Anyone out there have Depression or parents stories to share ??

No More Lists…

ListsMy month-long hiatus from blogging a while back was more than just blogging. I pretty much ceased all my normal daily activity in favor of just doing what I felt like doing. Some days it was vegging out and some it was all day in the barn working on my micro-RV project of the last three years. And of course given that it was Spring, which is my favorite time of year, it was about sitting on my “mountain” and enjoying the view. One of the primary things I gave up during this period was keeping lists of my activity.

I will admit that this hiatus was brought on by a fairly strong feelings of depression. I was just too mired in the current times of fear and politics. Getting rid of that annoyance was a boon for my emotional state. Another surprising thing that boosted my contentment was that I stopped making my usual daily lists. I know this sounds kind of strange but hear me out.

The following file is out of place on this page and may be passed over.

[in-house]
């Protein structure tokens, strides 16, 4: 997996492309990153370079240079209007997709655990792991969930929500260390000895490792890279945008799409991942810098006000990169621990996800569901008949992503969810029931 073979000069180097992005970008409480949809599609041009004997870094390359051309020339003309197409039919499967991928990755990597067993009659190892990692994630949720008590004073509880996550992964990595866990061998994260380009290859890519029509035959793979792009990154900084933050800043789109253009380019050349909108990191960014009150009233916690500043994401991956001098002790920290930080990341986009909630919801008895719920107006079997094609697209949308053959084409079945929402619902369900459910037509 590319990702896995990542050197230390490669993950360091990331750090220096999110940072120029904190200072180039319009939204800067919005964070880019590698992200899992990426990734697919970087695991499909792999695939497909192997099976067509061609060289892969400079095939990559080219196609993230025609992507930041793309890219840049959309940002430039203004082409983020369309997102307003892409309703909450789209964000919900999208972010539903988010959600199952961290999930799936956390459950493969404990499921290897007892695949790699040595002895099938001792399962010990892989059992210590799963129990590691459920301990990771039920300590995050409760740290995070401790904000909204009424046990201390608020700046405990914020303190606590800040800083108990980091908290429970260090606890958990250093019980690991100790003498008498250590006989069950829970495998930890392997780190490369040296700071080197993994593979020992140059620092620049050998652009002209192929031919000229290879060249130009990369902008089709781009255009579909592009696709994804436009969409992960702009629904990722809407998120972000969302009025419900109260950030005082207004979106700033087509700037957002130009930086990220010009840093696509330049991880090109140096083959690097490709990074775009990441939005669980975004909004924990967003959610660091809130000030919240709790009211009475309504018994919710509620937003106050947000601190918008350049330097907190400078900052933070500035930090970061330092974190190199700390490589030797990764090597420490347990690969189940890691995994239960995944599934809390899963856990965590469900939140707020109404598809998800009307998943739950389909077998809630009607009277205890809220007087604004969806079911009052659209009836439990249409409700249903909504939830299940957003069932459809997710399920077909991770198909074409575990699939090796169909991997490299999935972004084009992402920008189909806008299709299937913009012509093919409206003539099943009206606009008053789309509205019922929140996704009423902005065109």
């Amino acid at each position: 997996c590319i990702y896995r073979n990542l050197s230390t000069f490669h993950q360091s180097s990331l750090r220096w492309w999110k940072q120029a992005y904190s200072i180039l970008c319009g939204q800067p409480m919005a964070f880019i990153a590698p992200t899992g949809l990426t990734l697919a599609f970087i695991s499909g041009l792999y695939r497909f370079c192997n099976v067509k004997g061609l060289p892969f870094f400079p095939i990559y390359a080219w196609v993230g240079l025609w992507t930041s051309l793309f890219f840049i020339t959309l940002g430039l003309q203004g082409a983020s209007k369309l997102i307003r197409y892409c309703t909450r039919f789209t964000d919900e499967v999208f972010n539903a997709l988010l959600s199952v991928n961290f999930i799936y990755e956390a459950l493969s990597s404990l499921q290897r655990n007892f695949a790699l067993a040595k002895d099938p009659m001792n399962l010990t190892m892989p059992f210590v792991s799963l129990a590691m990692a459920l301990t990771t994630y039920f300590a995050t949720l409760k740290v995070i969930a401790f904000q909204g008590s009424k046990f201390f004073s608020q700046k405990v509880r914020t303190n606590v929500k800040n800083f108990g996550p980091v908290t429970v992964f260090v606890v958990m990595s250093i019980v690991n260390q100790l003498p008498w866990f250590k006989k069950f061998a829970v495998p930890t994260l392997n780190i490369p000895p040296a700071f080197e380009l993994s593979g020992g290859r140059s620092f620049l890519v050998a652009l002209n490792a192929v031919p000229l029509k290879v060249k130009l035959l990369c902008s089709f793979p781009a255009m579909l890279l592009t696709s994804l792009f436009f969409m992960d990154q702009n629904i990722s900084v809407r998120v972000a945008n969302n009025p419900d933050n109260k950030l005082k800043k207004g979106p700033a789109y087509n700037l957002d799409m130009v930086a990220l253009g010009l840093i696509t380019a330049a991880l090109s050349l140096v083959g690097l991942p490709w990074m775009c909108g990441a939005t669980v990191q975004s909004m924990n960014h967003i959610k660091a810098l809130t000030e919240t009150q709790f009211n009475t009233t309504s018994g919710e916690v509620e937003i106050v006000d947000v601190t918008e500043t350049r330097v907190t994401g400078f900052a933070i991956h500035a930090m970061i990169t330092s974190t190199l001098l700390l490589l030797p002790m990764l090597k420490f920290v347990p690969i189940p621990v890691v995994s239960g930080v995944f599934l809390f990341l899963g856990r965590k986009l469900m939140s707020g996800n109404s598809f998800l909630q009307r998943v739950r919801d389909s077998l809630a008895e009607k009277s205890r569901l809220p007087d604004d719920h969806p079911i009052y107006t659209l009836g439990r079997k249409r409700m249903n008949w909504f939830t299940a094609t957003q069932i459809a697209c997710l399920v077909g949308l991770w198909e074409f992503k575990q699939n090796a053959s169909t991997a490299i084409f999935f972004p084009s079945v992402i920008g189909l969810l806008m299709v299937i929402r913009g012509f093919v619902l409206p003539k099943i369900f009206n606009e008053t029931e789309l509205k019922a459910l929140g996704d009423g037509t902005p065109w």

All my life I have been a list maker. I still have almost a thousand 5×7 cards that I used in my work life to record what I needed to do each week. When desktop computers came in that list moved there and the cards were assigned to the back of a desk drawer. When I retired from the corporate world in 2000 I brought list making with me and have done it continuously until now. I think at some levels, at least to me, I rationalize that it shows me that I am a productive member of the human race. I gauged my worthiness by the length of the list. I have now discovered that his forty-year old habit is stifling my retirement years!